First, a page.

On July 1, 1920, the Cushman Indian School (formerly known as the Puyallup Indian School), which has educated Native American children for six decades, officially closes its doors. The school, located on the Puyallup Indian Reservation in Tacoma, has focused on assimilating Native students through Western-based education. Opening in 1860, with expansions taking place in 1873 and 1898, the school primarily served the Puyallup Tribe but expanded its outreach to include various other local tribes. It has been a part of the concentrated efforts made at the time by federal and state governments to assimilate the Native American population into the dominant cultural and ideological frameworks of American society.
Education with an Agenda
From its opening, the Puyallup Indian School provided a standard -- often substandard -- education in reading, writing, math, and science, but it existed primarily as an extension of the American government's continuing efforts to assimilate Native Americans into the dominant American culture. Many members of the Puyallup Tribe along with other Native Americans from various tribes attended.
Prominent Puyallup Tribal member Henry Sicade (1866-1938) was one of them, attending the school when he was young. What he experienced there would stay with him, contributing to his lifelong desire to give his people opportunities to obtain an adequate education, better than was generally available in the federally operated schools. He and others bore witness to a lack of supplies, an inadequate facility, and incompetent teaching, all of which led him and other students to seek educational pathways elsewhere. Despite these deficiencies, the school continued operating for decades.
A Public Alternative
After his father's death in 1879, Sicade completed his education in Oregon. When he returned, he established himself as a prominent citizen in the Puyallup Tribe and in the Tacoma area. As the quality of the school continued to be substandard, in 1903 Sicade took it upon himself, with his friend William Henry Wilton (1862-1937), also a Puyallup Tribal member, to start an alternative -- a public school in Fife. The public school was a great success, with many Puyallup Tribe members attending along with other students, growing its popularity and outreach. Its reputation for high academic standards and high attendance led the public school to expand from a one-room classroom to a two-story building in just three years. Sicade viewed it as a more proper, fulfilling, and ultimately more successful route for Native Americans to become educated in Western ways.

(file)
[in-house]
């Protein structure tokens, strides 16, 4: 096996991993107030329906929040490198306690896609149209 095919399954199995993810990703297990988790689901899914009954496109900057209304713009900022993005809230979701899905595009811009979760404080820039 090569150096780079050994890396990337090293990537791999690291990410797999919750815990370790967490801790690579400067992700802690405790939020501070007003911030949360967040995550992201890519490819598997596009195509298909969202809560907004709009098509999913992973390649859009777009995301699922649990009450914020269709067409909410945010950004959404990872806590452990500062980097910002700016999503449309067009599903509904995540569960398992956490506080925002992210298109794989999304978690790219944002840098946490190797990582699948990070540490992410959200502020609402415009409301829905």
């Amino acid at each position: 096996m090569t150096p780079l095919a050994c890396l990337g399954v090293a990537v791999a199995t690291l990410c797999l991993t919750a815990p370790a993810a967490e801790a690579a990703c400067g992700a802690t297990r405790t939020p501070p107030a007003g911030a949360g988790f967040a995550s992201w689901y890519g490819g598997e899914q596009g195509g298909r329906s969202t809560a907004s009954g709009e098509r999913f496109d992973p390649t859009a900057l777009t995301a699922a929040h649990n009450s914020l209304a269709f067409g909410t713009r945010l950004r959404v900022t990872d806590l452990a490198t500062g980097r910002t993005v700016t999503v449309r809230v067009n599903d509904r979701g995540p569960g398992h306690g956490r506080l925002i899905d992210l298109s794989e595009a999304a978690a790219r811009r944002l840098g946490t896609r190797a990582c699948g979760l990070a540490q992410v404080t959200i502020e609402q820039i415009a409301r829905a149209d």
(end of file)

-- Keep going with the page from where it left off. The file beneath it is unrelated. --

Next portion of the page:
The popularity of Fife's public school significantly affected attendance at the Puyallup Indian School, and in 1908 the Office of Indian Affairs decided to shut down the Indian school. Francis Cushman (1867-1909), a Republican congressman from Tacoma, stepped in to save it. He promoted it as a viable economic benefit to the surrounding community, arguing that the city needed a place where curious visitors could go to see Indians. In 1910, following Cushman's death, the Puyallup Indian School was renamed as the Cushman Indian School in his honor.
Trying a New Curriculum
The federal government stepped in to transform the newly renamed school toward a more industrial-based training curriculum rather than a traditional academic course offering. This approach failed to stem transfers to public school, leading the Cushman Indian School into a tumultuous period during which its existence was continually in question. In 1917, the school closed temporarily due to a lack of funding. (The school had previously closed temporarily in 1875 because it lacked food.)
As the early stages of political and social measures for Native American self-determination began to come to fruition during this period, the Cushman school's challenges became increasingly difficult to navigate. In June 1920, the Bureau of Indian Affairs decided to permanently close the Cushman Indian School after the fiscal year concluded, and local public schooling became the predominant form of educating Native American youth in the ways and customs of the dominant American society in the state.